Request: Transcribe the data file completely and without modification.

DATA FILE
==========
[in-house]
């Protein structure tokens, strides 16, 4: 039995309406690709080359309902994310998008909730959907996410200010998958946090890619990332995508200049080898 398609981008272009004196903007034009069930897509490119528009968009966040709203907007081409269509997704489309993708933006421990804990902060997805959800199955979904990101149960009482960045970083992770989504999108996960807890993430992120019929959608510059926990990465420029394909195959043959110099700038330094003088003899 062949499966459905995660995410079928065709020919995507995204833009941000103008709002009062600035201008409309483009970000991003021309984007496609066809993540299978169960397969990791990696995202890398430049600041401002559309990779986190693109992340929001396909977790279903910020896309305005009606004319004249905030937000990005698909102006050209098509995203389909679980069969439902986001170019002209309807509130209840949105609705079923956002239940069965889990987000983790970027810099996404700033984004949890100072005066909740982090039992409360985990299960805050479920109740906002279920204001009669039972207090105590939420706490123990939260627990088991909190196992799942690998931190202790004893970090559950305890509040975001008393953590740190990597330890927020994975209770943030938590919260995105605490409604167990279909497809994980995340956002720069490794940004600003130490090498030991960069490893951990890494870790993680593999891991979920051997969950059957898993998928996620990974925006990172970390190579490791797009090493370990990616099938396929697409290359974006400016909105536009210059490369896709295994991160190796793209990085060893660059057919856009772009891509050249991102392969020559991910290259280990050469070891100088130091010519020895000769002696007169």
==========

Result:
[in-house]
């Protein structure tokens, strides 16, 4: 039995309406690709080359309902994310998008909730959907996410200010998958946090890619990332995508200049080898 398609981008272009004196903007034009069930897509490119528009968009966040709203907007081409269509997704489309993708933006421990804990902060997805959800199955979904990101149960009482960045970083992770989504999108996960807890993430992120019929959608510059926990990465420029394909195959043959110099700038330094003088003899 062949499966459905995660995410079928065709020919995507995204833009941000103008709002009062600035201008409309483009970000991003021309984007496609066809993540299978169960397969990791990696995202890398430049600041401002559309990779986190693109992340929001396909977790279903910020896309305005009606004319004249905030937000990005698909102006050209098509995203389909679980069969439902986001170019002209309807509130209840949105609705079923956002239940069965889990987000983790970027810099996404700033984004949890100072005066909740982090039992409360985990299960805050479920109740906002279920204001009669039972207090105590939420706490123990939260627990088991909190196992799942690998931190202790004893970090559950305890509040975001008393953590740190990597330890927020994975209770943030938590919260995105605490409604167990279909497809994980995340956002720069490794940004600003130490090498030991960069490893951990890494870790993680593999891991979920051997969950059957898993998928996620990974925006990172970390190579490791797009090493370990990616099938396929697409290359974006400016909105536009210059490369896709295994991160190796793209990085060893660059057919856009772009891509050249991102392969020559991910290259280990050469070891100088130091010519020895000769002696007169």